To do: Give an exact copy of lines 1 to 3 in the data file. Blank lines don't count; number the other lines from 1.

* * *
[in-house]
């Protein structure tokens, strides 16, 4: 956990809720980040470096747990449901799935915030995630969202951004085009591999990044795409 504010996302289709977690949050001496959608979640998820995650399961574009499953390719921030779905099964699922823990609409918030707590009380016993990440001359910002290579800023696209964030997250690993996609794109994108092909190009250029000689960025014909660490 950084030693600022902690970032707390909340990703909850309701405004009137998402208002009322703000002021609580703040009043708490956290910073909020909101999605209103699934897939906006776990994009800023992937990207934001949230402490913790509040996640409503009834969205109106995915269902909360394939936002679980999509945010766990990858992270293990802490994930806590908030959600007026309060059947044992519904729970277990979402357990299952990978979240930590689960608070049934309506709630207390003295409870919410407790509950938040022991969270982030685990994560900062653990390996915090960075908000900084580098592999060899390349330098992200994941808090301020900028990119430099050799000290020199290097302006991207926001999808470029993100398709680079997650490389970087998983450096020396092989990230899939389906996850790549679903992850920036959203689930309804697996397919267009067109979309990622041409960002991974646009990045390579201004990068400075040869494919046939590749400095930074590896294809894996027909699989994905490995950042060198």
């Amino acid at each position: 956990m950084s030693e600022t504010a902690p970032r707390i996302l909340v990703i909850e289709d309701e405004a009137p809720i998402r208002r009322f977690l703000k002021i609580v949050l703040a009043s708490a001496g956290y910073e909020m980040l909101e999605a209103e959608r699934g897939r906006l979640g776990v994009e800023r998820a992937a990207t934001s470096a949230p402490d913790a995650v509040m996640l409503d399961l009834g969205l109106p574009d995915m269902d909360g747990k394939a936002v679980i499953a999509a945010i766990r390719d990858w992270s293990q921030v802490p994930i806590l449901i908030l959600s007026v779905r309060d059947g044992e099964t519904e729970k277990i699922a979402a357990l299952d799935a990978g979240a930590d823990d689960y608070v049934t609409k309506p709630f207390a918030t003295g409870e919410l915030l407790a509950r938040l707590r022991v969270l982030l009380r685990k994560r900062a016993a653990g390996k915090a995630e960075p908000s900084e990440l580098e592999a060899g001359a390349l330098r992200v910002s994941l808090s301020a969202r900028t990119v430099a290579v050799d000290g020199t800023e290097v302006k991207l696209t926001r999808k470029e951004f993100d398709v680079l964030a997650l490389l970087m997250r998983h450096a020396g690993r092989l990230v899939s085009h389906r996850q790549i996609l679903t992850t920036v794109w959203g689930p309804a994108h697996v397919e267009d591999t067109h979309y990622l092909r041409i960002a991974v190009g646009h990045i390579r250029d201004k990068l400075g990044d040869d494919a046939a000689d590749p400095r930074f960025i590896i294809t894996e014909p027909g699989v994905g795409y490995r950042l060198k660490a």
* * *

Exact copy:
[in-house]
């Protein structure tokens, strides 16, 4: 956990809720980040470096747990449901799935915030995630969202951004085009591999990044795409 504010996302289709977690949050001496959608979640998820995650399961574009499953390719921030779905099964699922823990609409918030707590009380016993990440001359910002290579800023696209964030997250690993996609794109994108092909190009250029000689960025014909660490 950084030693600022902690970032707390909340990703909850309701405004009137998402208002009322703000002021609580703040009043708490956290910073909020909101999605209103699934897939906006776990994009800023992937990207934001949230402490913790509040996640409503009834969205109106995915269902909360394939936002679980999509945010766990990858992270293990802490994930806590908030959600007026309060059947044992519904729970277990979402357990299952990978979240930590689960608070049934309506709630207390003295409870919410407790509950938040022991969270982030685990994560900062653990390996915090960075908000900084580098592999060899390349330098992200994941808090301020900028990119430099050799000290020199290097302006991207926001999808470029993100398709680079997650490389970087998983450096020396092989990230899939389906996850790549679903992850920036959203689930309804697996397919267009067109979309990622041409960002991974646009990045390579201004990068400075040869494919046939590749400095930074590896294809894996027909699989994905490995950042060198």
């Amino acid at each position: 956990m950084s030693e600022t504010a902690p970032r707390i996302l909340v990703i909850e289709d309701e405004a009137p809720i998402r208002r009322f977690l703000k002021i609580v949050l703040a009043s708490a001496g956290y910073e909020m980040l909101e999605a209103e959608r699934g897939r906006l979640g776990v994009e800023r998820a992937a990207t934001s470096a949230p402490d913790a995650v509040m996640l409503d399961l009834g969205l109106p574009d995915m269902d909360g747990k394939a936002v679980i499953a999509a945010i766990r390719d990858w992270s293990q921030v802490p994930i806590l449901i908030l959600s007026v779905r309060d059947g044992e099964t519904e729970k277990i699922a979402a357990l299952d799935a990978g979240a930590d823990d689960y608070v049934t609409k309506p709630f207390a918030t003295g409870e919410l915030l407790a509950r938040l707590r022991v969270l982030l009380r685990k994560r900062a016993a653990g390996k915090a995630e960075p908000s900084e990440l580098e592999a060899g001359a390349l330098r992200v910002s994941l808090s301020a969202r900028t990119v430099a290579v050799d000290g020199t800023e290097v302006k991207l696209t926001r999808k470029e951004f993100d398709v680079l964030a997650l490389l970087m997250r998983h450096a020396g690993r092989l990230v899939s085009h389906r996850q790549i996609l679903t992850t920036v794109w959203g689930p309804a994108h697996v397919e267009d591999t067109h979309y990622l092909r041409i960002a991974v190009g646009h990045i390579r250029d201004k990068l400075g990044d040869d494919a046939a000689d590749p400095r930074f960025i590896i294809t894996e014909p027909g699989v994905g795409y490995r950042l060198k660490a």